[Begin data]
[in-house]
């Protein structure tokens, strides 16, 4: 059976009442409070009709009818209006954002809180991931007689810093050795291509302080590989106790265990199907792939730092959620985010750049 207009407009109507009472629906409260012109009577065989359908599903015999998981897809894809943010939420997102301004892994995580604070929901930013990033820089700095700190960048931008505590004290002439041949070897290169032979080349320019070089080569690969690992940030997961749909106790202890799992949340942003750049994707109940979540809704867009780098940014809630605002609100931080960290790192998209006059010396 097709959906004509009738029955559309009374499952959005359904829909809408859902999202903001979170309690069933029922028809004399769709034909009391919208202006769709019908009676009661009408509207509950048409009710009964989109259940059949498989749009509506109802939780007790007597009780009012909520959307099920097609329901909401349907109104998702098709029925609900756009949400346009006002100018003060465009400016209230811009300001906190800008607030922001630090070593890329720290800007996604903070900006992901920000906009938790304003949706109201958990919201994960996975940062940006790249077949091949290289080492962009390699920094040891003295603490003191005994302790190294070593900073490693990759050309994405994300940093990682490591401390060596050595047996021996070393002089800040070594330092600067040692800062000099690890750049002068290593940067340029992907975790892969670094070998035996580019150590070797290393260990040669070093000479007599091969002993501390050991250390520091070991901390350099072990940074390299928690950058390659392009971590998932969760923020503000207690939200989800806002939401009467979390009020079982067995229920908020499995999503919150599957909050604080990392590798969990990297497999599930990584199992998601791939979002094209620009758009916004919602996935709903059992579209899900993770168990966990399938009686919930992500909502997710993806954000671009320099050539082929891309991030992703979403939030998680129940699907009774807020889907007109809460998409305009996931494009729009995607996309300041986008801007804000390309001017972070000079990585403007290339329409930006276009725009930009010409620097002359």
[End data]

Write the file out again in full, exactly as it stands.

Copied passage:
[in-house]
């Protein structure tokens, strides 16, 4: 059976009442409070009709009818209006954002809180991931007689810093050795291509302080590989106790265990199907792939730092959620985010750049 207009407009109507009472629906409260012109009577065989359908599903015999998981897809894809943010939420997102301004892994995580604070929901930013990033820089700095700190960048931008505590004290002439041949070897290169032979080349320019070089080569690969690992940030997961749909106790202890799992949340942003750049994707109940979540809704867009780098940014809630605002609100931080960290790192998209006059010396 097709959906004509009738029955559309009374499952959005359904829909809408859902999202903001979170309690069933029922028809004399769709034909009391919208202006769709019908009676009661009408509207509950048409009710009964989109259940059949498989749009509506109802939780007790007597009780009012909520959307099920097609329901909401349907109104998702098709029925609900756009949400346009006002100018003060465009400016209230811009300001906190800008607030922001630090070593890329720290800007996604903070900006992901920000906009938790304003949706109201958990919201994960996975940062940006790249077949091949290289080492962009390699920094040891003295603490003191005994302790190294070593900073490693990759050309994405994300940093990682490591401390060596050595047996021996070393002089800040070594330092600067040692800062000099690890750049002068290593940067340029992907975790892969670094070998035996580019150590070797290393260990040669070093000479007599091969002993501390050991250390520091070991901390350099072990940074390299928690950058390659392009971590998932969760923020503000207690939200989800806002939401009467979390009020079982067995229920908020499995999503919150599957909050604080990392590798969990990297497999599930990584199992998601791939979002094209620009758009916004919602996935709903059992579209899900993770168990966990399938009686919930992500909502997710993806954000671009320099050539082929891309991030992703979403939030998680129940699907009774807020889907007109809460998409305009996931494009729009995607996309300041986008801007804000390309001017972070000079990585403007290339329409930006276009725009930009010409620097002359």